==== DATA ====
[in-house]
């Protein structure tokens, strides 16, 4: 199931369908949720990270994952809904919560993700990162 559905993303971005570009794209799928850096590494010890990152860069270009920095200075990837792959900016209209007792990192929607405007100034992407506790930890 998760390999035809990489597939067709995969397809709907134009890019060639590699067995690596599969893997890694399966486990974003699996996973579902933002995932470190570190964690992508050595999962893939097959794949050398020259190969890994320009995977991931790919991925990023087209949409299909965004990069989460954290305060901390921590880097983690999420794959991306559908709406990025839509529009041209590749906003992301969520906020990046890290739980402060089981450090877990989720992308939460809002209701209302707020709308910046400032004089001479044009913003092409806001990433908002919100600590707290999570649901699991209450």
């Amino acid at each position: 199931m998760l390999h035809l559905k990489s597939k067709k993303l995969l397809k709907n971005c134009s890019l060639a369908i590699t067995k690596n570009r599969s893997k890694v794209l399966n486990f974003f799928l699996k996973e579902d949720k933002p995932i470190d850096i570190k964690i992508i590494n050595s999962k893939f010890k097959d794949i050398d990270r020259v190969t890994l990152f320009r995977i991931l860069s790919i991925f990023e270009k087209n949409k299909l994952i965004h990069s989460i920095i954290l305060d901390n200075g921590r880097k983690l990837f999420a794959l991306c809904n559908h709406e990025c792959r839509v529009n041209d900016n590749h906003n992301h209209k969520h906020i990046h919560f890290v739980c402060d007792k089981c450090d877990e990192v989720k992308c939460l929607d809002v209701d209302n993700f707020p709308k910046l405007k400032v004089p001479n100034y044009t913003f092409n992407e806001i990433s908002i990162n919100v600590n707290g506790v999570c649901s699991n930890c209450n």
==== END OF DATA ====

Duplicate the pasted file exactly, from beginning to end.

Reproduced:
[in-house]
């Protein structure tokens, strides 16, 4: 199931369908949720990270994952809904919560993700990162 559905993303971005570009794209799928850096590494010890990152860069270009920095200075990837792959900016209209007792990192929607405007100034992407506790930890 998760390999035809990489597939067709995969397809709907134009890019060639590699067995690596599969893997890694399966486990974003699996996973579902933002995932470190570190964690992508050595999962893939097959794949050398020259190969890994320009995977991931790919991925990023087209949409299909965004990069989460954290305060901390921590880097983690999420794959991306559908709406990025839509529009041209590749906003992301969520906020990046890290739980402060089981450090877990989720992308939460809002209701209302707020709308910046400032004089001479044009913003092409806001990433908002919100600590707290999570649901699991209450």
């Amino acid at each position: 199931m998760l390999h035809l559905k990489s597939k067709k993303l995969l397809k709907n971005c134009s890019l060639a369908i590699t067995k690596n570009r599969s893997k890694v794209l399966n486990f974003f799928l699996k996973e579902d949720k933002p995932i470190d850096i570190k964690i992508i590494n050595s999962k893939f010890k097959d794949i050398d990270r020259v190969t890994l990152f320009r995977i991931l860069s790919i991925f990023e270009k087209n949409k299909l994952i965004h990069s989460i920095i954290l305060d901390n200075g921590r880097k983690l990837f999420a794959l991306c809904n559908h709406e990025c792959r839509v529009n041209d900016n590749h906003n992301h209209k969520h906020i990046h919560f890290v739980c402060d007792k089981c450090d877990e990192v989720k992308c939460l929607d809002v209701d209302n993700f707020p709308k910046l405007k400032v004089p001479n100034y044009t913003f092409n992407e806001i990433s908002i990162n919100v600590n707290g506790v999570c649901s699991n930890c209450n």